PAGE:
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Report No. 13

120. Section 151.-

This section embodies the common law rule as to the liability of bailees other than common carriers and innkeepers. Common carriers and innkeepers were liable as insurers of goods; i.e., they were responsible for every injury to the goods occasioned by any means, except only the act of God and of the King's enemies. The English Common Law with regard to common carriers was partly incorporated in the Carriers Act, 1865. According to the Privy Council1 the responsibility of a common carrier is not within the Contract Act and is governed by the Carriers Act, 1865, and the common law of England.

1. Irrawaddy Flotilla Co. v. Bugwandass, 18 IA 121 (129).

Carriers by sea for hire are not common carriers within the meaning of the Carriers Act. There is a conflict of authority as to the responsibility of such carriers being governed by the Common Law of England or by sections 151 and 152. The Calcutta High Court, in Mac Killican v. The Compagnie Des Messageris Maritimes des France, ILR 6 Cal 227, held that a foreign carrier is not a commercial carrier and that if the contract of affreightment is made in India, the liability would be governed by the provisions of sections 150 and 151. The Madras High Court1 has held that the liability was that of common carriers according to the Common Law of England. The correct view would appear to be that the proper law of Contract of affreightment is the law by which the parties intended that their contract should be governed.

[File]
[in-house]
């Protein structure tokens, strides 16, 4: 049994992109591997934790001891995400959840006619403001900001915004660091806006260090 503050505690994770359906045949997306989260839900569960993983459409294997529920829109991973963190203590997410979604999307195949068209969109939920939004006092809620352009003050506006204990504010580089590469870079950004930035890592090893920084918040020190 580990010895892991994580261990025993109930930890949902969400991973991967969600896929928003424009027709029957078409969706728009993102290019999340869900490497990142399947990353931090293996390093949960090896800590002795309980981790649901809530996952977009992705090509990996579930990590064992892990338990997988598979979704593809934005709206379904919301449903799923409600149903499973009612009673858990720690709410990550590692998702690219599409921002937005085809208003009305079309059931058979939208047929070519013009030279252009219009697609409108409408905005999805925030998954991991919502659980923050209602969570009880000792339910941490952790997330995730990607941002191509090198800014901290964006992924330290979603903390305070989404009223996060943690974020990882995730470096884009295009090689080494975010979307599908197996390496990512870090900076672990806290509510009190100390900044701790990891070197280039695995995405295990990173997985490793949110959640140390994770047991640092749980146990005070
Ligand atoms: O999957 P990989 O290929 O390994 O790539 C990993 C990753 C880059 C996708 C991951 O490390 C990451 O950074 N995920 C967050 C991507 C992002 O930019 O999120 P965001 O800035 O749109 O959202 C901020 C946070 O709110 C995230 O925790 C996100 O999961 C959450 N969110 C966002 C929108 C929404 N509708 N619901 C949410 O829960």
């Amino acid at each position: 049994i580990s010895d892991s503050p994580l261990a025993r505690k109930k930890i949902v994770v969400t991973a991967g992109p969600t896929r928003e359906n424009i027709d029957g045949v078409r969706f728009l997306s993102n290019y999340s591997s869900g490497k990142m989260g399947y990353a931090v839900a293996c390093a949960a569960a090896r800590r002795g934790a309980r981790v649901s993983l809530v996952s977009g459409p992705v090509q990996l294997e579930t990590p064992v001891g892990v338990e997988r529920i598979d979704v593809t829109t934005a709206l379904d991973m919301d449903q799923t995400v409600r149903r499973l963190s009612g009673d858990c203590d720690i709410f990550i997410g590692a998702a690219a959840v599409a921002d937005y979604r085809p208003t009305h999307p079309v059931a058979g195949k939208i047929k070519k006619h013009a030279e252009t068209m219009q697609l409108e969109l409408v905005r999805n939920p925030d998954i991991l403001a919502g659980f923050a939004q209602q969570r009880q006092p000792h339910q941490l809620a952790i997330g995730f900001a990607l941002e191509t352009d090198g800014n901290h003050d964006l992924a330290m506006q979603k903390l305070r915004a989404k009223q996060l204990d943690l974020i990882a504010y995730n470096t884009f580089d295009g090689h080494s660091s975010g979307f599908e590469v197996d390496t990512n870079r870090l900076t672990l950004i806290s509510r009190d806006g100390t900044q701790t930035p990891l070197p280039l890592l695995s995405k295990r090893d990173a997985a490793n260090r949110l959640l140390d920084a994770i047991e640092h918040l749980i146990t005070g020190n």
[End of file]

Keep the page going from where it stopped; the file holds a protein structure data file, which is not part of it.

1. See Hajee Sait v. Company of the Messageries Maritimes of Rance, 28 Mad 4000; Kumber v. British India Steam Navigation Co. Ltd., 38 Mad 941.

We do not, however, make any recommendation with regard to the law of carriers in this part of our report, as we propose to deal with that subject separately.

121. The liability of an innkeeper should be governed by sections 151 and 152. The view of the Allahabad High Court in Jain & Son v. Cameron, ILR 44 All 735 should, in our opinion, be preferred to the view of the Bombay High Court in Whateley v. Palanji, (1866) 3 BHC (OC) 137. We do not think that it is necessary to make any change in the sections on this account, as we feel that the Courts are not likely to take a view contrary to the decision of the Allahabad High Court on this point.

122. Whether a bailee can contract himself out of the liability imposed by section 151 has been the subject of controversy in Courts. In Sheikh Mahamad Ravuther v. The British India Steam Navigation Co. Ltd., ILR 32 Mad 95 Sankaran Nair, J. held (contrary to the views of the other two judges-White C. J., and Wallace J.) that a contract by a bailee purporting to exempt himself wholly from liability for negligence was not valid. This view was founded on the fact that while there are express provisions for contracting out in a number of other sections e.g., sections 152, 163, 165, 170, 171 and 174 there is no such provision in section 151.

This view did not find favour even in later cases in the Madras High Court1 nor was it ever followed in Bombay.2 Indeed Beaumont C. J. of the Bombay High Court thought that it would be a startling thing that persons sui juris are not at liberty to enter into such a contract of bailment as they may think fit. He relied on the absence of an express provision in the Act prohibiting a party from contracting out of section 151. We accept the majority view as correct. In order to resolve this controversy we recommend that the words 'in the absence of any special contract' be added in section 151.

1. Home Insurance Co. v. Ramnath Co., AIR 1955 Mad 602.

2. Bombay Steam Navigation Co. Ltd. v. Vasudev, 52 Bom 37l; Lakhaji Dollaji v. Boorugu, AIR 1939 Bom 101.

123. Sections 152-158.- No change is necessary in sections 152 to 158.



Indian Contract Act, 1872 Back




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